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Vigil held for 54 homeless people who died in Washoe County last year

At Reno's downtown public square, a woman films as her son's memorial lantern is lit. It sits on a railing in a line of other lanterns with other names written on them.
Gustavo Sagrero
/
KUNR Public Radio
Karen Mastroianni films as her son Jason's lantern is lit at an interfaith vigil held in Reno on February 23, 2022 to honor the lives of at least 54 homeless people who died in 2021.

On one of Reno’s coldest nights so far this winter, a coalition of interfaith leaders and housing advocates held a vigil for at least 54 people who died last year as they lived without a home. For their loved ones, Wednesday’s event was a moment of acknowledgement.

“We will remember each person by calling his or her name, followed by a lighting of their candle," said Father Chuck Durante, one of the organizers of the event.

He stood behind a line of brown paper bags, each serving as a lantern with a name on it. Jason Mastroianni was one of those names. Jason’s mom Nancy recorded a video on her phone as her son’s lantern was lit.

“It’s nice to know somebody else is remembering him, instead of just his family and loved ones,” she said.

She was in a crowd of about 50 people who were bundled and standing still in the cold. As faith leaders said prayers, and called out each person's name, a candle was lit in each lantern.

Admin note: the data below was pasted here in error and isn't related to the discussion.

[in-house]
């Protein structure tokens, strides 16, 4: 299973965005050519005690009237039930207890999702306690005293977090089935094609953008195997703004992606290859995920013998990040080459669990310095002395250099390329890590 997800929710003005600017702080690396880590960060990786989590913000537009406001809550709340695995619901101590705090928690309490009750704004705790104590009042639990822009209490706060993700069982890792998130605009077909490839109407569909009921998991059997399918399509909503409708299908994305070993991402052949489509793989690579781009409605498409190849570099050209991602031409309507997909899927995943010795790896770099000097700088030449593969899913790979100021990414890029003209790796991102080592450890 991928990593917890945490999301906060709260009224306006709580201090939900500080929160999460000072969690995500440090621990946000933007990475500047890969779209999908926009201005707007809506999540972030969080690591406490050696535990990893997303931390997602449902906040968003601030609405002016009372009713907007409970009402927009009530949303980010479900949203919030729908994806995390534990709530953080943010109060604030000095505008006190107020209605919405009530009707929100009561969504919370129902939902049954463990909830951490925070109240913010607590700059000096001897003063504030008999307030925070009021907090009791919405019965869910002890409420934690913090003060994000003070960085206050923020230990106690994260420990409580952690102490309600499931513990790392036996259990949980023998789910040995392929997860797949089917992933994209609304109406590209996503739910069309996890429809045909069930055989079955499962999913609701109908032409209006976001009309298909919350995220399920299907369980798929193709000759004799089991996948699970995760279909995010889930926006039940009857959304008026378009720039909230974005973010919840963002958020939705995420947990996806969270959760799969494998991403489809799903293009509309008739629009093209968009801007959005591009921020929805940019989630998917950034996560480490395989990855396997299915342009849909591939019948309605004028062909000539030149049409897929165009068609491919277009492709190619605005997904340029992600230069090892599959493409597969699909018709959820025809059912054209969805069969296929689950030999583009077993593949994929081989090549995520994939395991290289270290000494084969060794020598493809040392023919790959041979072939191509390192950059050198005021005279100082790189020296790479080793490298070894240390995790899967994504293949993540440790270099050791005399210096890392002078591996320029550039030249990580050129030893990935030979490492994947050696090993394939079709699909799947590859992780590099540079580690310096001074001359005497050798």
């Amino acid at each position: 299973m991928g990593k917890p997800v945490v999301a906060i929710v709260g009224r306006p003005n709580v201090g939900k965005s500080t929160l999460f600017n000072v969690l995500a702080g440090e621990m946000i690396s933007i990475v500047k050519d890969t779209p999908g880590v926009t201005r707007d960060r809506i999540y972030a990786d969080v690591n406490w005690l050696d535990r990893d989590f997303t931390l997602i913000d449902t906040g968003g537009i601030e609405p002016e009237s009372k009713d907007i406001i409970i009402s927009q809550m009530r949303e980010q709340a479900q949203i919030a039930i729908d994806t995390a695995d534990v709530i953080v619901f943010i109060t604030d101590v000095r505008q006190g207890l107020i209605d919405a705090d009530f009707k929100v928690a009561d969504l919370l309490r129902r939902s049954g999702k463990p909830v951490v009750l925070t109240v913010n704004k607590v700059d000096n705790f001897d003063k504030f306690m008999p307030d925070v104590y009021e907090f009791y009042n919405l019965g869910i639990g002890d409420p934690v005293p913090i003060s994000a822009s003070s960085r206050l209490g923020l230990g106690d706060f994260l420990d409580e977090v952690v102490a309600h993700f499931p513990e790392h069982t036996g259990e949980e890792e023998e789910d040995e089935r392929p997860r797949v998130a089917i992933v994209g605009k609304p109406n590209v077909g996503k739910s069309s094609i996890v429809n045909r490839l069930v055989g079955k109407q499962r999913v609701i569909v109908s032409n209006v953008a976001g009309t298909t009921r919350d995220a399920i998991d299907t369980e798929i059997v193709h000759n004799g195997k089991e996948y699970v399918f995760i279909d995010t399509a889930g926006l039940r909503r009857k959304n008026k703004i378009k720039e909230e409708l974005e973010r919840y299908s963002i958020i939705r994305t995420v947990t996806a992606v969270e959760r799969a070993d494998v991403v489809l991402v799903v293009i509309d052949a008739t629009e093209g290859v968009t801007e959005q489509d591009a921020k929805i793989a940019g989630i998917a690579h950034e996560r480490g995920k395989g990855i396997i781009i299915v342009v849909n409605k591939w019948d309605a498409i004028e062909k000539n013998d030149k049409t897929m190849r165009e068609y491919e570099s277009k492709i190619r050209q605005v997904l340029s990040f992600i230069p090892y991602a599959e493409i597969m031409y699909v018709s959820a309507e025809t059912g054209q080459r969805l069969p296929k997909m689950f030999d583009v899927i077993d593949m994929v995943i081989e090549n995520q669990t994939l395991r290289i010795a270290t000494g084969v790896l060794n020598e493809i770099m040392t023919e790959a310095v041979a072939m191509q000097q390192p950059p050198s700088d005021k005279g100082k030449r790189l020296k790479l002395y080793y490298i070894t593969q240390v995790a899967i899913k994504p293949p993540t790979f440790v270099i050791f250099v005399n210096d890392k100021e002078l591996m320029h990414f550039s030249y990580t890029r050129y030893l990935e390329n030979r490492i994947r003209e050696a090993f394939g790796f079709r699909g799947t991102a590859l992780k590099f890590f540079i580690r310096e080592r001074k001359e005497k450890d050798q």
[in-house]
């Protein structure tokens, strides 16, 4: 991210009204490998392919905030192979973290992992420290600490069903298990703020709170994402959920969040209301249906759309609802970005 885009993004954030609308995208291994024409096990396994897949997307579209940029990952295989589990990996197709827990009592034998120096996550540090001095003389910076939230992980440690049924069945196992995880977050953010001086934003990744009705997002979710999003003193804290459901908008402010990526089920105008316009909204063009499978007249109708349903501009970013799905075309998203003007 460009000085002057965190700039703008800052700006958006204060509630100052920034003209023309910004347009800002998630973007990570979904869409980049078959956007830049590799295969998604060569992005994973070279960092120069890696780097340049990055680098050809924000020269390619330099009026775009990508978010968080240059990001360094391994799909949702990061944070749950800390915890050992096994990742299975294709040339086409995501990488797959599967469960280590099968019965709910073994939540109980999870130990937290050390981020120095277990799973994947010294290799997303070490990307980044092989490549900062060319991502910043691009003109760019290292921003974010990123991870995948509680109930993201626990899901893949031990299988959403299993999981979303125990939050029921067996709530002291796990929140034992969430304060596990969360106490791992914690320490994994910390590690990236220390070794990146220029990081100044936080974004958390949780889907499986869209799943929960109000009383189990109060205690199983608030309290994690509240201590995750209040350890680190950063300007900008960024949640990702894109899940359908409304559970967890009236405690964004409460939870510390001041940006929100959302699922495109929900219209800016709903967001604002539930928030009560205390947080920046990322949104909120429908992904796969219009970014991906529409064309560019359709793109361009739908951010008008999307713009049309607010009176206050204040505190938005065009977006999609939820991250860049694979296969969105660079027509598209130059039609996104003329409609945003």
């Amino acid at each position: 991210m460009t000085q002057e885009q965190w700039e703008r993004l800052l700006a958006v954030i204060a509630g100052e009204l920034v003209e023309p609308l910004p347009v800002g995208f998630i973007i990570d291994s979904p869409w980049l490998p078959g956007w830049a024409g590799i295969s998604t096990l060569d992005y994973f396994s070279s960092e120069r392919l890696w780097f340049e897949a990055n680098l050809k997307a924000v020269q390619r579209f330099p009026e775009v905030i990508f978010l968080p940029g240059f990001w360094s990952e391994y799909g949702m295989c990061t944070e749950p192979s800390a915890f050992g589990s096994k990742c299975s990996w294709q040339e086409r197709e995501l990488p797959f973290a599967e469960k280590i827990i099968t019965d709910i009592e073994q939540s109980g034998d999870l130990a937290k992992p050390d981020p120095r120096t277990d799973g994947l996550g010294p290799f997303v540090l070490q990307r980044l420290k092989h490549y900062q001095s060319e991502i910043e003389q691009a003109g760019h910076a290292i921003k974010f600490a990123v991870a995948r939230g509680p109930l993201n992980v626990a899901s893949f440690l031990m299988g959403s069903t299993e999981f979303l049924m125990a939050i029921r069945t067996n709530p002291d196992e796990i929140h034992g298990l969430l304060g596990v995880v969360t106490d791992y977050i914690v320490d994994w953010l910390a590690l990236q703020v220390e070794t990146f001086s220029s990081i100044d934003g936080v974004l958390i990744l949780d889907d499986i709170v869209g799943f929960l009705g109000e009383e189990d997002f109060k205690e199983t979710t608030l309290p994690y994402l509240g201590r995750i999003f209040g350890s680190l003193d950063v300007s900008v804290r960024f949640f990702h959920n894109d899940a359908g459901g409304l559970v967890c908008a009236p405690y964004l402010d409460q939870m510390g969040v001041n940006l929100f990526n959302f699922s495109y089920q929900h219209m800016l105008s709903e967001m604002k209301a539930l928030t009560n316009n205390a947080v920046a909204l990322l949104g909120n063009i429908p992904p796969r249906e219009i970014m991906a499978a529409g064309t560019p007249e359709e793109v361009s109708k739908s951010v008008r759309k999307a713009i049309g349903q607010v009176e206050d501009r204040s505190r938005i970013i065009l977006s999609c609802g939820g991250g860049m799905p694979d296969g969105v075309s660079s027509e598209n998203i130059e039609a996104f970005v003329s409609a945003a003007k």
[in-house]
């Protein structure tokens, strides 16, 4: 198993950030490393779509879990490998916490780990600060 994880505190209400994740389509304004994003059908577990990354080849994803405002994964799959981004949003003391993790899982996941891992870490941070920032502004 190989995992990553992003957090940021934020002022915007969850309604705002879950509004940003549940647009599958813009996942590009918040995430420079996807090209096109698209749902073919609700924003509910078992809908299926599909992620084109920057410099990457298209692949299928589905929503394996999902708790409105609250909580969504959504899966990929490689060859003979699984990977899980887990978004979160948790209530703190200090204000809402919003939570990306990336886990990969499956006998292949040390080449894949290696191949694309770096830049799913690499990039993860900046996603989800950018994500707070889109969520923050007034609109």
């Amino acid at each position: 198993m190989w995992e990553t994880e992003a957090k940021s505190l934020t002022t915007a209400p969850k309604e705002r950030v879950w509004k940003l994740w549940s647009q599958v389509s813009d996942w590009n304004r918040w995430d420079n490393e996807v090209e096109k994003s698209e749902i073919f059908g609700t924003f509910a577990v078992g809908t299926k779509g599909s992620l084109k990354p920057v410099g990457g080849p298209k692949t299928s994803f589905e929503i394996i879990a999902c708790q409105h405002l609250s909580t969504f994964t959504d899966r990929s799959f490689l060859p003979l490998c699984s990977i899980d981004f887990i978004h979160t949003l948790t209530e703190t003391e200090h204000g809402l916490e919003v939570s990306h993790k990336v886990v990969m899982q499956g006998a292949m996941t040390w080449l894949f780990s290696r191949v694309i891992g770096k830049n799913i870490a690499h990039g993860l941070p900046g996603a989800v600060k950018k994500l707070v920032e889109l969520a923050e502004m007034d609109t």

“Look at us right now,” said Imam Abdel Aziz in the 20-degree weather. “We cannot even stand a few hours like this, [and] those people live the whole year in the severe cold and we lose them. I'm here to tell you that we still remember and will remember them.”

One person is still unidentified. The Washoe County medical examiner's office said they’ve made efforts to figure out who the man is but couldn’t find a connection, even after they reached out to neighbors at the park where the person lived.

Dr. Brandan Crum is an emergency room physician at St. Mary’s Hospital and was asked to speak as well. He cares for a number of people without homes through his work. He says a lack of stable housing takes a serious toll on people’s health.

“And they result in more complicated hospital stays and prolonged recovery times,” he said. “Unfortunately, these also often result in irreversible critical disease states

Crum hopes people come away from this vigil with more empathy for these community members.

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